In the evening (7pm) we will be looking back at am amazing month in Northern Ireland. We will review the IF campaign and ask what we got out of the G8 with Derek hall from Tearfund and then we will look at Obama's visit to Belfast and have the privilege of talking to the star of that morning Hannah Nelson whose speech blew Michelle and barack out of the Water(front)! hannah will share that speech with us again!


Black Jesus

“Today was a day of all days. Life changing. Never to be forgotten. Mystical. Spiritual. Emotional. Beyond reason. Beyond words.

I have the most vivid picture of this township. From the steps of the Habitat office there is a panoramic view underneath a bright sun – a winter sun – but sun! A millions people live in my panorama. Shacks, huts and dotted brick houses that tell us that the new South Africa is brick by brick getting slowly better than the old one. And off to the right are the mountains topped with snow. The majesty and grandeur of God and beneath their wing and constant gaze those he most cherishes – those made in His image – the native African people of Western Cape. To be truthful most of them have resettled from Eastern Cape to find work in the gardens and kitchens of Cape Town.

My senses were on overload as the children descended. Post-apartheid children with smiles and eyes so alive that they might burst with life and happiness. The Habitat homes; so basic but so wonderful. The singing, first of Church worship and later a local choir rehearsing. The fans of the Kaiser Chiefs. The community characters. A deep sense of community that wealth seems to stamp upon in its clamour to remove unseen connections with the dull lifeless desire for possessions.”

This is my diary entry for July 16th 2000 as I arrived in Khayelitsha as part of a student team from our Presbyterian Hall of Residence at Queens University in Belfast, Northern Ireland. We came with our reasons to be here. To see our Christian faith caress and collide with another culture, to do our little part to be part of God’s Kingdom coming and his will being on earth as it is in heaven, to learn from the new relationships in this previously divided land and apply it to our divided homeland, to develop the relationships of a community that live together back home and in the midst of those four purposes we were hoping that God would use this experience to mould and shape us in our discipleship to never be the same again.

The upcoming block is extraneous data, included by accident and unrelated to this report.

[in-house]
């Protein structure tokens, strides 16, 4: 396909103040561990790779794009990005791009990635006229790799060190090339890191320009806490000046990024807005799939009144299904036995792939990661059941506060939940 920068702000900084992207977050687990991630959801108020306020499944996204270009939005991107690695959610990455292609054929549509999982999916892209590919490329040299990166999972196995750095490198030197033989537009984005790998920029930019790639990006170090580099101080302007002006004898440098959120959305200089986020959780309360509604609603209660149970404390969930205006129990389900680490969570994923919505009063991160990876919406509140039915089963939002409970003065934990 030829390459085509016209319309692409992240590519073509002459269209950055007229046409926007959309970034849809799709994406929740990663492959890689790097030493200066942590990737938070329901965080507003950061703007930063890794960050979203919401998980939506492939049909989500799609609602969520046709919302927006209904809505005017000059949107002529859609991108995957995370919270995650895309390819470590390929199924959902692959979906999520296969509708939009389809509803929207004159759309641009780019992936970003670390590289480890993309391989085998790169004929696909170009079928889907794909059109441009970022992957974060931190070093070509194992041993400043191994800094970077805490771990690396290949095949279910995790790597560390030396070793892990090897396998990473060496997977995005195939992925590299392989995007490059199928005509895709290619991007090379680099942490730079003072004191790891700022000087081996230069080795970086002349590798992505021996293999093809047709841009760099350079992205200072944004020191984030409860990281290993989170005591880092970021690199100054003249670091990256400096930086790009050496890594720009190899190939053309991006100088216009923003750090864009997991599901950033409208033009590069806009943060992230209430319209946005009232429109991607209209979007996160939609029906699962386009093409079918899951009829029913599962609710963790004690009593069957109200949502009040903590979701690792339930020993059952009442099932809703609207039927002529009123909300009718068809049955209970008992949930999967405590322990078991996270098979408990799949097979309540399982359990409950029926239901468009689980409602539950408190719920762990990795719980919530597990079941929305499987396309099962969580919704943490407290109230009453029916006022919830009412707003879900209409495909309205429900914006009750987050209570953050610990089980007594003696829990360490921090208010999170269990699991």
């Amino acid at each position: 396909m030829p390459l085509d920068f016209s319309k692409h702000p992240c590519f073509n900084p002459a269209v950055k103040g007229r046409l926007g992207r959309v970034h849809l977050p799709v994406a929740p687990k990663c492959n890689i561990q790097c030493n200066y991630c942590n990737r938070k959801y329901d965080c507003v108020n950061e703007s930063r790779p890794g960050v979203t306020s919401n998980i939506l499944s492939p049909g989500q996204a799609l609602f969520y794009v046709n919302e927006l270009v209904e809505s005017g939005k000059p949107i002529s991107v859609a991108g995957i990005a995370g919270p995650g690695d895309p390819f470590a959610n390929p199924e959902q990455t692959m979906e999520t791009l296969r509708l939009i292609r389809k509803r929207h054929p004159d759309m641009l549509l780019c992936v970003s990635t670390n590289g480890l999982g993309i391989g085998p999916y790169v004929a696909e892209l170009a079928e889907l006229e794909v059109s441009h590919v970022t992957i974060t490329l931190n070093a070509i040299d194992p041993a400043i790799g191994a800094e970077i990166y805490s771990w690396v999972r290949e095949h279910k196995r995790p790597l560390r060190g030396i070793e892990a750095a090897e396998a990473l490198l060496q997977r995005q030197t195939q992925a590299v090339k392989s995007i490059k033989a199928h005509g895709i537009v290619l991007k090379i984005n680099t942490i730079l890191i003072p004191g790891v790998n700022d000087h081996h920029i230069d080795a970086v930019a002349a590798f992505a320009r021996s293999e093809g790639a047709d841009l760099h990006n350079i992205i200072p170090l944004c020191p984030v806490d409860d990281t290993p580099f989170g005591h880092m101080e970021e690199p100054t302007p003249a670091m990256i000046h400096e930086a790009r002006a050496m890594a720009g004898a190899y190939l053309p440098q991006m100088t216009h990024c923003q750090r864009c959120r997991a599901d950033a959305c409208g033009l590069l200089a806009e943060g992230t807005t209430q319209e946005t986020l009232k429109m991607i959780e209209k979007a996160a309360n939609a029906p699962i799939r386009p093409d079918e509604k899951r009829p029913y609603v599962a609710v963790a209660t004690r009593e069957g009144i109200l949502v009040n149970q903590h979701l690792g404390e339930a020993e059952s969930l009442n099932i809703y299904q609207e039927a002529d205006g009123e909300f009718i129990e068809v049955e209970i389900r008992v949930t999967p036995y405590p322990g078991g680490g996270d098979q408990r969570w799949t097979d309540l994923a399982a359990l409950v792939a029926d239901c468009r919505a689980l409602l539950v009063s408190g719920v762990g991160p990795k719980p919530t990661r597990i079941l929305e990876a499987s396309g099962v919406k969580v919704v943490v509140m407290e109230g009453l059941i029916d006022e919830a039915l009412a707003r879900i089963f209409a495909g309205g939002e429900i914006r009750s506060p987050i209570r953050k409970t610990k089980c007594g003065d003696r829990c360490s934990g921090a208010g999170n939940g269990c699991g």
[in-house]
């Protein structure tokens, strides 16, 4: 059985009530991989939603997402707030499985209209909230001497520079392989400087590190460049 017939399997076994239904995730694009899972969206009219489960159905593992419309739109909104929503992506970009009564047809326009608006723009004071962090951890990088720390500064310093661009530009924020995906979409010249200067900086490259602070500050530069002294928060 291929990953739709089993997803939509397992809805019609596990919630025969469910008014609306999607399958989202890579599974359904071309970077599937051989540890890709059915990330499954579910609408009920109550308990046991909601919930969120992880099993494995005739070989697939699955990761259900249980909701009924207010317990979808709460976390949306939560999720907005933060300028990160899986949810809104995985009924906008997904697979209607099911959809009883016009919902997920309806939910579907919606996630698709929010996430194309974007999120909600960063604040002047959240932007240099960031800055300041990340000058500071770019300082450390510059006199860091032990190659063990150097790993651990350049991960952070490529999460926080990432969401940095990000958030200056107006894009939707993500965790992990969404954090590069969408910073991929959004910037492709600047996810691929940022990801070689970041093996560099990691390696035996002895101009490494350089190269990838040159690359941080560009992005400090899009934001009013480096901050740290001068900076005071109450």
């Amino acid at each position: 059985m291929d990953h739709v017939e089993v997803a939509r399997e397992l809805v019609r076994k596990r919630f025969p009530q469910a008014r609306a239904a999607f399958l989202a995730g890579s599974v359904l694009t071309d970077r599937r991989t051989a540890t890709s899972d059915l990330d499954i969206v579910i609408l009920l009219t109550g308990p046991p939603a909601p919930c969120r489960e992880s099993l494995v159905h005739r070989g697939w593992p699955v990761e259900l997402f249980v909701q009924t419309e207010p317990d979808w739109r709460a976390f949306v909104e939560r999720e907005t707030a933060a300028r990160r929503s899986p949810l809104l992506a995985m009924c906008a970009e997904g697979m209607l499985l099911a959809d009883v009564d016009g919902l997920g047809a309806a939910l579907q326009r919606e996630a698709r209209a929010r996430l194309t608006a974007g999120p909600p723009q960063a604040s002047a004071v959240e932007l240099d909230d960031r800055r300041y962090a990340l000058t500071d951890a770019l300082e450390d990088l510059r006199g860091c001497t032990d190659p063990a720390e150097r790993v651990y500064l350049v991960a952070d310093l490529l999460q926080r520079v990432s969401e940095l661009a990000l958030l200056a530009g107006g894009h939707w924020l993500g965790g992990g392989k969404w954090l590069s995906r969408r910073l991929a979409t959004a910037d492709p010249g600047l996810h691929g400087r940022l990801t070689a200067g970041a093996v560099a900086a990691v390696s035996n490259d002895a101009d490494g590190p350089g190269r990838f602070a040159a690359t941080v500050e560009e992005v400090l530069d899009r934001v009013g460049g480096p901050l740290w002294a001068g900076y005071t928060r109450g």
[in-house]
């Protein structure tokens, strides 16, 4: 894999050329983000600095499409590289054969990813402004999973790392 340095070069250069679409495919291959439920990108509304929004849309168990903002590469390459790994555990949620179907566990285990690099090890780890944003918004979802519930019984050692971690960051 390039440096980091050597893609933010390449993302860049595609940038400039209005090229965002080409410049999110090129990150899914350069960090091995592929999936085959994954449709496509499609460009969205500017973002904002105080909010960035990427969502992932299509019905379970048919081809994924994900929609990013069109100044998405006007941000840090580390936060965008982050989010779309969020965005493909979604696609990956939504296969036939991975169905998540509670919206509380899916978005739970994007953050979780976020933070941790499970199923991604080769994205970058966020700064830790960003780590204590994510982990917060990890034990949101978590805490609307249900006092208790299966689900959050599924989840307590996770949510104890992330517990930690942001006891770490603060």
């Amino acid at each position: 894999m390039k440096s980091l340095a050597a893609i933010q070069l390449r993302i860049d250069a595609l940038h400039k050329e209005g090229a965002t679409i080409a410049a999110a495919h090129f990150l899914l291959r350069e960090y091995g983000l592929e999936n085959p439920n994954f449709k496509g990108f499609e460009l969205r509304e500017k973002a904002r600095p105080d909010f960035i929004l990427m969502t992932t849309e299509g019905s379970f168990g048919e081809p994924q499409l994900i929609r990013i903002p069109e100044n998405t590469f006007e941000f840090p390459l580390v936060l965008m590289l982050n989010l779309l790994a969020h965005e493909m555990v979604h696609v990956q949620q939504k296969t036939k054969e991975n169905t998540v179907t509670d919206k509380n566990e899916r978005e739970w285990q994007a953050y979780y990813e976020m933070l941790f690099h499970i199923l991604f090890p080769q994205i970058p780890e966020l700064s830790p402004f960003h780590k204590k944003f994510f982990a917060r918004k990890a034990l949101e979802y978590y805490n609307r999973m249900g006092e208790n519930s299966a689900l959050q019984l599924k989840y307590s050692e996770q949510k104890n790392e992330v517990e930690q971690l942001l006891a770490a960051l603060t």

That same evening, after having been on the township, brought another challenging thought and spiritual dilemma. We attended Claremont Methodist Church, a very pleasant, very white and very middle class congregation, which was fine because it was very like my home Church in Belfast. As we began the service, the worship leader used those words that so often I have used in the past – “where two or three are gathered I am there in the midst”. I agreed. However, just that morning I had experienced that diary entry at the top of this article. Jesus had also said that “if you do this to the least of these my people you do it to me”.